There are so many powerful themes throughout the movie — strength, family in all its complexity, perseverance, and the power of education – but, as I watched William rummage through the village landfill for scrap metal and used electronics to build his turbine, another, smaller, theme emerged. Education, not merely necessity, was the mother of William’s inspiration, but it was thrift and ingenuity that helped him use whatever was on hand to bring together his turbine and save the village.

Now, a year after my failed purges, I am rethinking every purchase and every creation in terms of its embodied energy and its impact on our budget. The purge got me thinking about what happens to those things when we’re ‘done’ with them. Watching a determined teenager cobble together a life-saving machine with recycled parts, however, provided a sober — and inspiring – new perspective that will make me consider much more carefully exactly when I’m ‘done’ with something and when it still has another life left in it.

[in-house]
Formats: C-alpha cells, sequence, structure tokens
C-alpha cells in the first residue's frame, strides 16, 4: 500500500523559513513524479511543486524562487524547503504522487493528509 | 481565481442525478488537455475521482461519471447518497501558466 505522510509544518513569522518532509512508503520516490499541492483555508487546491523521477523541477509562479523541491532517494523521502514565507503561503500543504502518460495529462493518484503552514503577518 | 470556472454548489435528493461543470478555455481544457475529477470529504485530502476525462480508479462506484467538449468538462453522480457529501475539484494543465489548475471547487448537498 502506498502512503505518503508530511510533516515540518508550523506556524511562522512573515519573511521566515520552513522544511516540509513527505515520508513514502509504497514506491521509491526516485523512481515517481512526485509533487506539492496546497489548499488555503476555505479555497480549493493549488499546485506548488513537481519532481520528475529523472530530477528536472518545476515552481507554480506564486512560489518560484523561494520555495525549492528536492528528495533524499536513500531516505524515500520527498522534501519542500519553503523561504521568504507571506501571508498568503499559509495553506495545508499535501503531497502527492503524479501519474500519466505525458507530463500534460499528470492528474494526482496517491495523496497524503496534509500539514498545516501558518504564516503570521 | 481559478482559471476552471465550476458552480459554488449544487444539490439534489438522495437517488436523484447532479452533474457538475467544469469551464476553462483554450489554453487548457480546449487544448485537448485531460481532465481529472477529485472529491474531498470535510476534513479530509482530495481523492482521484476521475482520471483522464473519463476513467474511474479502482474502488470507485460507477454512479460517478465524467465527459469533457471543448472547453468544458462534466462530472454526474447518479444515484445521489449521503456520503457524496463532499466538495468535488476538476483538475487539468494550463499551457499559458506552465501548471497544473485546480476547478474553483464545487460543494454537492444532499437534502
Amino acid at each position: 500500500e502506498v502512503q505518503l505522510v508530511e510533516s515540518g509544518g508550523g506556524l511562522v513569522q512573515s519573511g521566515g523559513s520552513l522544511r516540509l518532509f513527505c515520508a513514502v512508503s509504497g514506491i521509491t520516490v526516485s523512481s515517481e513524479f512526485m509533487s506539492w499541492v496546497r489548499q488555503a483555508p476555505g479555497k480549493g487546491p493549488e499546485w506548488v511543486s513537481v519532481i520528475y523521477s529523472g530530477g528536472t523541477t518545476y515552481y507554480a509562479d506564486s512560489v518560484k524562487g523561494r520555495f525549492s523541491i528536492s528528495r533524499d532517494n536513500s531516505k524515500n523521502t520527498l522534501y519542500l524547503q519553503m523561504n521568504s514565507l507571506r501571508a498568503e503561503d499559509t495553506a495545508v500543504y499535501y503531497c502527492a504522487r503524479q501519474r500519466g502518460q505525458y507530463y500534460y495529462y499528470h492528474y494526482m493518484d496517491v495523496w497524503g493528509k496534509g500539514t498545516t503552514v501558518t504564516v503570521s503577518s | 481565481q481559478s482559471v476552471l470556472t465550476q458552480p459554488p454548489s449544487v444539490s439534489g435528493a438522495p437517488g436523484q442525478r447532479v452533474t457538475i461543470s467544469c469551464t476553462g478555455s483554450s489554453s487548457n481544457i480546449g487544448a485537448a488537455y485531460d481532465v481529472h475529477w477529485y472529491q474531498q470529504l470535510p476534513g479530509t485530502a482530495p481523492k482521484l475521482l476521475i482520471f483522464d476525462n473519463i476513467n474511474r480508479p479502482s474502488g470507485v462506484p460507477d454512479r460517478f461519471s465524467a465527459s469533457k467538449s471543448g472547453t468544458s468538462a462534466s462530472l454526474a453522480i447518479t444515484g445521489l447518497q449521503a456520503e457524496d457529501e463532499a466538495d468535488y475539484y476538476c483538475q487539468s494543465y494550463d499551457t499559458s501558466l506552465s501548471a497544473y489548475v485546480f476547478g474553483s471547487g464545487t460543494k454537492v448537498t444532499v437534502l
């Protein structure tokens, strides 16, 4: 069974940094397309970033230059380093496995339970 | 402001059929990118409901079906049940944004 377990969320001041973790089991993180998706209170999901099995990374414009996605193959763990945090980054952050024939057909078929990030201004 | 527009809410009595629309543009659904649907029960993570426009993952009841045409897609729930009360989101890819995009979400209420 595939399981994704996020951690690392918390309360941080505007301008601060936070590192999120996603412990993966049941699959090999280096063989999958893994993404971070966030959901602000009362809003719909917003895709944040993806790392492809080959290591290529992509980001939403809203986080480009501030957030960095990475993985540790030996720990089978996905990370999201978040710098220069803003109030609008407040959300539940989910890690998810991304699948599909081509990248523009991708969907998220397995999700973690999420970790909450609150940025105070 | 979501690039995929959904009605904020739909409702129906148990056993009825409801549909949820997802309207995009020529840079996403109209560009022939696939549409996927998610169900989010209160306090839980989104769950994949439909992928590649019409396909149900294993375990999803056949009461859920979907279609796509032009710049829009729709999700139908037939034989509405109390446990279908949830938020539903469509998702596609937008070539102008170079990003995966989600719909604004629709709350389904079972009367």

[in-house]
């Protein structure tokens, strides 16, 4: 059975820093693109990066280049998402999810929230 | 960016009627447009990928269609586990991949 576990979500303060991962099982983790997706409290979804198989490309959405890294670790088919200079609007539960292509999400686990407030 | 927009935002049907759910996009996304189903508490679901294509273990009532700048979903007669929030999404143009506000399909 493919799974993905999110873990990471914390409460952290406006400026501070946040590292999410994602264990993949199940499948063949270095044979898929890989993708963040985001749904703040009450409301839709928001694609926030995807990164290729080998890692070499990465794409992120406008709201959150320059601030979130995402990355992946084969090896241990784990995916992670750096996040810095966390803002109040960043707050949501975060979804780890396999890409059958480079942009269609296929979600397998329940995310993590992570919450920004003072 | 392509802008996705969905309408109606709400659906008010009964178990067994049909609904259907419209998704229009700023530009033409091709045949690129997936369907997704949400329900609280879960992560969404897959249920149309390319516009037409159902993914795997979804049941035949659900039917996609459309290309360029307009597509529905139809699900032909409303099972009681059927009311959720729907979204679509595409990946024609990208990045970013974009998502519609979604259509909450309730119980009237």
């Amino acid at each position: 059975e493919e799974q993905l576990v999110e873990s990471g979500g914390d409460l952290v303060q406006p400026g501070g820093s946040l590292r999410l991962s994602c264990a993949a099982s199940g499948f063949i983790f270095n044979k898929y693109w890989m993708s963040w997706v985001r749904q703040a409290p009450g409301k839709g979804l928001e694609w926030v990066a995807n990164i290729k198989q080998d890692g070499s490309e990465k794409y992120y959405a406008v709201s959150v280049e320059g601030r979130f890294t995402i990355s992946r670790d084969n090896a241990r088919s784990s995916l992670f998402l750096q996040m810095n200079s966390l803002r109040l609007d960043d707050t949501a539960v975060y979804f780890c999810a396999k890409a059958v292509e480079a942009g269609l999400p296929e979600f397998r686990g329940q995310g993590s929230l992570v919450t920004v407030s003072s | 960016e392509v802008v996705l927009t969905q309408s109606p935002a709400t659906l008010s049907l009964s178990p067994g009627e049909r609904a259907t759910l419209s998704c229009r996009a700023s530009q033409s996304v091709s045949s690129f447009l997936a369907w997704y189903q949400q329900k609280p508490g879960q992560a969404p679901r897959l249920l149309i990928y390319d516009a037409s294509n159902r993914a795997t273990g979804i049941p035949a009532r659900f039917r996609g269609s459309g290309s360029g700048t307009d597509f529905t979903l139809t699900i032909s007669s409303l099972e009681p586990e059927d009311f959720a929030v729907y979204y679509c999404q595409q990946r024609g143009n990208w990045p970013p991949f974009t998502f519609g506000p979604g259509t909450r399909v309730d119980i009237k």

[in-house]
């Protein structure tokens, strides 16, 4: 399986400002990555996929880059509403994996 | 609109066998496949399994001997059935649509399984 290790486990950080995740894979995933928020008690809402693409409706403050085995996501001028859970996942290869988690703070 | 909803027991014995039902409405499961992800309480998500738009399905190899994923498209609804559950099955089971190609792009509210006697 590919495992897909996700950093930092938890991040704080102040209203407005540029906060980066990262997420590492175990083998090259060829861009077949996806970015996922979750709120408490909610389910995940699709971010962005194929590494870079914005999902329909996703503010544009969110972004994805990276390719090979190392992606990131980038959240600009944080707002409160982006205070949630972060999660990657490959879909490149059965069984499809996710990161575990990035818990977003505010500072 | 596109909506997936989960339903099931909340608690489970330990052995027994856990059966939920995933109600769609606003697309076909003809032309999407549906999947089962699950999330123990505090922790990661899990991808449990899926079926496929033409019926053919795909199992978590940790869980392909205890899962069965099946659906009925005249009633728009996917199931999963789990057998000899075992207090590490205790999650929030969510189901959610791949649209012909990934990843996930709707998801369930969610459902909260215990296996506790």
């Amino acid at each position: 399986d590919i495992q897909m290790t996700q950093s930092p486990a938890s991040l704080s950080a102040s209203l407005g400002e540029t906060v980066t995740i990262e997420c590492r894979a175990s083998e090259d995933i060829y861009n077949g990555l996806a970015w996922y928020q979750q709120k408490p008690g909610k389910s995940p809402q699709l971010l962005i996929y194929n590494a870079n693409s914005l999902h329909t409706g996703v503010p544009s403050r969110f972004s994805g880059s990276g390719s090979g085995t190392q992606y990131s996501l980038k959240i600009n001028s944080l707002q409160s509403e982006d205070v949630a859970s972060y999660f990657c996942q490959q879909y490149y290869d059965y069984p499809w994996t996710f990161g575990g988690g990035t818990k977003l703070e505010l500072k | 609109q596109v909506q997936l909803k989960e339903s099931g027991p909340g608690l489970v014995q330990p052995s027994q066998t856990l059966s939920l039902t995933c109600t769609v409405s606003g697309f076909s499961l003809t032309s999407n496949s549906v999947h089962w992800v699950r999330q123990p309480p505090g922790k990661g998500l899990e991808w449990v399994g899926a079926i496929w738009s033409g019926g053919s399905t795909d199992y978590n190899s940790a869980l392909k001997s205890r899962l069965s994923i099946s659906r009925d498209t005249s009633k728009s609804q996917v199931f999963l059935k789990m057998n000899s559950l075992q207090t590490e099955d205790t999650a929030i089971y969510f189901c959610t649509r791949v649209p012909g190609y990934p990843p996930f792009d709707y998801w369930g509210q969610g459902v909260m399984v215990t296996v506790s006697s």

Make Do

I’ve been making out my list of grocery items to order from the local country store to last the next few weeks and noticing the dwindling availability of of luxury, prepackaged foods like microwave popcorn and cake mixes, as well as staples like rice or pasta. The recognition that this pandemic could lead to shortages of some food as well as higher prices is changing my list but not necessarily for the worse.

When we first moved to the country, I wanted to learn how to do everything. I wanted to make a quilt from scratch. I wanted to make our own bread. I want to grow all our own food.